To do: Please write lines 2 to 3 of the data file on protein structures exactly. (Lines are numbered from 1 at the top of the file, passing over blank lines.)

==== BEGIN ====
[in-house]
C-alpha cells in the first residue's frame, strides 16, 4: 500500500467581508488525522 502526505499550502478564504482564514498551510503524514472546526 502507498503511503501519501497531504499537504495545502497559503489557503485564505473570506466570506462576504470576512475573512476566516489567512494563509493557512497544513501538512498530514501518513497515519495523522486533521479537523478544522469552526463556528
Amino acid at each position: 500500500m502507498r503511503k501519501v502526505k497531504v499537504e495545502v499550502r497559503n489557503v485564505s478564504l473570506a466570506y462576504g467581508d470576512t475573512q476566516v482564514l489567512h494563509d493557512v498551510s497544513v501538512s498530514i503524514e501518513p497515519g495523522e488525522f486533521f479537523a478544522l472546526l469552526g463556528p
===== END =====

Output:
C-alpha cells in the first residue's frame, strides 16, 4: 500500500467581508488525522 502526505499550502478564504482564514498551510503524514472546526 502507498503511503501519501497531504499537504495545502497559503489557503485564505473570506466570506462576504470576512475573512476566516489567512494563509493557512497544513501538512498530514501518513497515519495523522486533521479537523478544522469552526463556528
Amino acid at each position: 500500500m502507498r503511503k501519501v502526505k497531504v499537504e495545502v499550502r497559503n489557503v485564505s478564504l473570506a466570506y462576504g467581508d470576512t475573512q476566516v482564514l489567512h494563509d493557512v498551510s497544513v501538512s498530514i503524514e501518513p497515519g495523522e488525522f486533521f479537523a478544522l472546526l469552526g463556528p